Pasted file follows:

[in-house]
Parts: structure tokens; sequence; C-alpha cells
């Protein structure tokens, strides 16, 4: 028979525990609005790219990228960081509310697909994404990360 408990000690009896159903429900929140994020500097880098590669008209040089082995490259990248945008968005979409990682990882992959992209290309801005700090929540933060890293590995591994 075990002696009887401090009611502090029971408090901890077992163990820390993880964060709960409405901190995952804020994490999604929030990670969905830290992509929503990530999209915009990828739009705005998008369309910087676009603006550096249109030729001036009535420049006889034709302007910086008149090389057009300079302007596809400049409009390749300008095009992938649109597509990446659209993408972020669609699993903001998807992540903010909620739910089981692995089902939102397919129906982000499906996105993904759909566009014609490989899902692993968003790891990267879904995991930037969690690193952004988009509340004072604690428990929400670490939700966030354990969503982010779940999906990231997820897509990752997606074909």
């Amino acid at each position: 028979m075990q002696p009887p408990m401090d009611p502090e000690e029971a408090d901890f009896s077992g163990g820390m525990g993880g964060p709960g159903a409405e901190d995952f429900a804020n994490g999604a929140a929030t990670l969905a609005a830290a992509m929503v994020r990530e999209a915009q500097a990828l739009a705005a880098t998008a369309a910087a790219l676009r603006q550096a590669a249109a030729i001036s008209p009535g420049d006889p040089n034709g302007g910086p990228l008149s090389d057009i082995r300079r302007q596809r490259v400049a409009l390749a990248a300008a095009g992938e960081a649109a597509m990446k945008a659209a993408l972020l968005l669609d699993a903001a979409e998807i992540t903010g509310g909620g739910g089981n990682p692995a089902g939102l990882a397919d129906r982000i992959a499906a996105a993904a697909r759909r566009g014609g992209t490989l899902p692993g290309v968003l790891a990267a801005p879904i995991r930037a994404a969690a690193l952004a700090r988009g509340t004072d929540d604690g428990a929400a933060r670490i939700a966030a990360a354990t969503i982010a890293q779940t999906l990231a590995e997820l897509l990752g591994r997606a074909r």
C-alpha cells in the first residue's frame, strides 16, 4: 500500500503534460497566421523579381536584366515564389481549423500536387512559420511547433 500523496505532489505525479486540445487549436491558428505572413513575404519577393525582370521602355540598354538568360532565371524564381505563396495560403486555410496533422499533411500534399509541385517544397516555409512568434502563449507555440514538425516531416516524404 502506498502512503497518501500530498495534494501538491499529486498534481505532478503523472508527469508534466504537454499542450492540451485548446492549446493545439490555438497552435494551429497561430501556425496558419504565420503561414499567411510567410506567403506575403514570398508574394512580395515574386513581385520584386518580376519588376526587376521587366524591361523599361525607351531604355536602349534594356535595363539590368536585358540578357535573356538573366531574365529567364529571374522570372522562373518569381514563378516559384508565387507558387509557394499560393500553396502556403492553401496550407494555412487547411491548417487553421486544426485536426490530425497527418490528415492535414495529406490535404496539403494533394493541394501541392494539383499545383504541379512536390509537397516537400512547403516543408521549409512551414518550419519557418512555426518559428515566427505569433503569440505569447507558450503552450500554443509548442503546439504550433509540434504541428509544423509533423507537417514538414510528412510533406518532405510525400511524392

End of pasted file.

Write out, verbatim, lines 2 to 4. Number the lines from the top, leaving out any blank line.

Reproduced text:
Parts: structure tokens; sequence; C-alpha cells
């Protein structure tokens, strides 16, 4: 028979525990609005790219990228960081509310697909994404990360 408990000690009896159903429900929140994020500097880098590669008209040089082995490259990248945008968005979409990682990882992959992209290309801005700090929540933060890293590995591994 075990002696009887401090009611502090029971408090901890077992163990820390993880964060709960409405901190995952804020994490999604929030990670969905830290992509929503990530999209915009990828739009705005998008369309910087676009603006550096249109030729001036009535420049006889034709302007910086008149090389057009300079302007596809400049409009390749300008095009992938649109597509990446659209993408972020669609699993903001998807992540903010909620739910089981692995089902939102397919129906982000499906996105993904759909566009014609490989899902692993968003790891990267879904995991930037969690690193952004988009509340004072604690428990929400670490939700966030354990969503982010779940999906990231997820897509990752997606074909």
């Amino acid at each position: 028979m075990q002696p009887p408990m401090d009611p502090e000690e029971a408090d901890f009896s077992g163990g820390m525990g993880g964060p709960g159903a409405e901190d995952f429900a804020n994490g999604a929140a929030t990670l969905a609005a830290a992509m929503v994020r990530e999209a915009q500097a990828l739009a705005a880098t998008a369309a910087a790219l676009r603006q550096a590669a249109a030729i001036s008209p009535g420049d006889p040089n034709g302007g910086p990228l008149s090389d057009i082995r300079r302007q596809r490259v400049a409009l390749a990248a300008a095009g992938e960081a649109a597509m990446k945008a659209a993408l972020l968005l669609d699993a903001a979409e998807i992540t903010g509310g909620g739910g089981n990682p692995a089902g939102l990882a397919d129906r982000i992959a499906a996105a993904a697909r759909r566009g014609g992209t490989l899902p692993g290309v968003l790891a990267a801005p879904i995991r930037a994404a969690a690193l952004a700090r988009g509340t004072d929540d604690g428990a929400a933060r670490i939700a966030a990360a354990t969503i982010a890293q779940t999906l990231a590995e997820l897509l990752g591994r997606a074909r």